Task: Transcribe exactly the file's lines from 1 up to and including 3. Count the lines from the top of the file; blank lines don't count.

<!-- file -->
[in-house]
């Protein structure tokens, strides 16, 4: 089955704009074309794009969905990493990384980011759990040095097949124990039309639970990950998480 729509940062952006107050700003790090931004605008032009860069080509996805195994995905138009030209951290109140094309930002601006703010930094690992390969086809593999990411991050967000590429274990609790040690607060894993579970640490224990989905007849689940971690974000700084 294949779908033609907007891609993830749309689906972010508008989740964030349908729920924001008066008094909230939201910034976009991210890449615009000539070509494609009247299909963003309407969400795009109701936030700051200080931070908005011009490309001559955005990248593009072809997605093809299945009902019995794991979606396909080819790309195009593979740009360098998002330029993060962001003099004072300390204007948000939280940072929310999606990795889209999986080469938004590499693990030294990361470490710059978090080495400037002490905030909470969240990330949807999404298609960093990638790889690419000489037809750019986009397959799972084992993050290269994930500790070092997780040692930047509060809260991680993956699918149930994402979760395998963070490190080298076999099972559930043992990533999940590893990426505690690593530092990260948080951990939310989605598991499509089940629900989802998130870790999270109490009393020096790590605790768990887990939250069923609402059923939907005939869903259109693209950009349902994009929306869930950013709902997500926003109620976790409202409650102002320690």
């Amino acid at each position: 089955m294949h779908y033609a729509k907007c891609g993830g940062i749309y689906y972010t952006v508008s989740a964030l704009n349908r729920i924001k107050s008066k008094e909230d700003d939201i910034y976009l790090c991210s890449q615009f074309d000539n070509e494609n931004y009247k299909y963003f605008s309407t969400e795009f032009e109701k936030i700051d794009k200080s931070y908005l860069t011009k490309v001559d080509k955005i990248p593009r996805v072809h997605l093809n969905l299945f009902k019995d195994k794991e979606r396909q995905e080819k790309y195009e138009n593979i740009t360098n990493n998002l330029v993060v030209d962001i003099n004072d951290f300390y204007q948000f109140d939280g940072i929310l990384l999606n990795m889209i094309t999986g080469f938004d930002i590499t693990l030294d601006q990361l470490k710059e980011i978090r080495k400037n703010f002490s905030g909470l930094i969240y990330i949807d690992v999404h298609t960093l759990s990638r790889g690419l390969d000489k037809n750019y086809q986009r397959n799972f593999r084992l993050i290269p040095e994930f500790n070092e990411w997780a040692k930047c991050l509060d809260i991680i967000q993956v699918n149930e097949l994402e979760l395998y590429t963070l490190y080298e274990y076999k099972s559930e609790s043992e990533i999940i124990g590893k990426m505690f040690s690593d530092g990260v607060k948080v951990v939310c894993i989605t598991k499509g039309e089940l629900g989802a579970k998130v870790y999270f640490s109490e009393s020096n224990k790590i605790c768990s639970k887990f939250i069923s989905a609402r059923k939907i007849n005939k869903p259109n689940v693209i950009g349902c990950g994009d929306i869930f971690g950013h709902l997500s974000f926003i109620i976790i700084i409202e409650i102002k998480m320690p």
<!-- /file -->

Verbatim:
[in-house]
């Protein structure tokens, strides 16, 4: 089955704009074309794009969905990493990384980011759990040095097949124990039309639970990950998480 729509940062952006107050700003790090931004605008032009860069080509996805195994995905138009030209951290109140094309930002601006703010930094690992390969086809593999990411991050967000590429274990609790040690607060894993579970640490224990989905007849689940971690974000700084 294949779908033609907007891609993830749309689906972010508008989740964030349908729920924001008066008094909230939201910034976009991210890449615009000539070509494609009247299909963003309407969400795009109701936030700051200080931070908005011009490309001559955005990248593009072809997605093809299945009902019995794991979606396909080819790309195009593979740009360098998002330029993060962001003099004072300390204007948000939280940072929310999606990795889209999986080469938004590499693990030294990361470490710059978090080495400037002490905030909470969240990330949807999404298609960093990638790889690419000489037809750019986009397959799972084992993050290269994930500790070092997780040692930047509060809260991680993956699918149930994402979760395998963070490190080298076999099972559930043992990533999940590893990426505690690593530092990260948080951990939310989605598991499509089940629900989802998130870790999270109490009393020096790590605790768990887990939250069923609402059923939907005939869903259109693209950009349902994009929306869930950013709902997500926003109620976790409202409650102002320690």
């Amino acid at each position: 089955m294949h779908y033609a729509k907007c891609g993830g940062i749309y689906y972010t952006v508008s989740a964030l704009n349908r729920i924001k107050s008066k008094e909230d700003d939201i910034y976009l790090c991210s890449q615009f074309d000539n070509e494609n931004y009247k299909y963003f605008s309407t969400e795009f032009e109701k936030i700051d794009k200080s931070y908005l860069t011009k490309v001559d080509k955005i990248p593009r996805v072809h997605l093809n969905l299945f009902k019995d195994k794991e979606r396909q995905e080819k790309y195009e138009n593979i740009t360098n990493n998002l330029v993060v030209d962001i003099n004072d951290f300390y204007q948000f109140d939280g940072i929310l990384l999606n990795m889209i094309t999986g080469f938004d930002i590499t693990l030294d601006q990361l470490k710059e980011i978090r080495k400037n703010f002490s905030g909470l930094i969240y990330i949807d690992v999404h298609t960093l759990s990638r790889g690419l390969d000489k037809n750019y086809q986009r397959n799972f593999r084992l993050i290269p040095e994930f500790n070092e990411w997780a040692k930047c991050l509060d809260i991680i967000q993956v699918n149930e097949l994402e979760l395998y590429t963070l490190y080298e274990y076999k099972s559930e609790s043992e990533i999940i124990g590893k990426m505690f040690s690593d530092g990260v607060k948080v951990v939310c894993i989605t598991k499509g039309e089940l629900g989802a579970k998130v870790y999270f640490s109490e009393s020096n224990k790590i605790c768990s639970k887990f939250i069923s989905a609402r059923k939907i007849n005939k869903p259109n689940v693209i950009g349902c990950g994009d929306i869930f971690g950013h709902l997500s974000f926003i109620i976790i700084i409202e409650i102002k998480m320690p």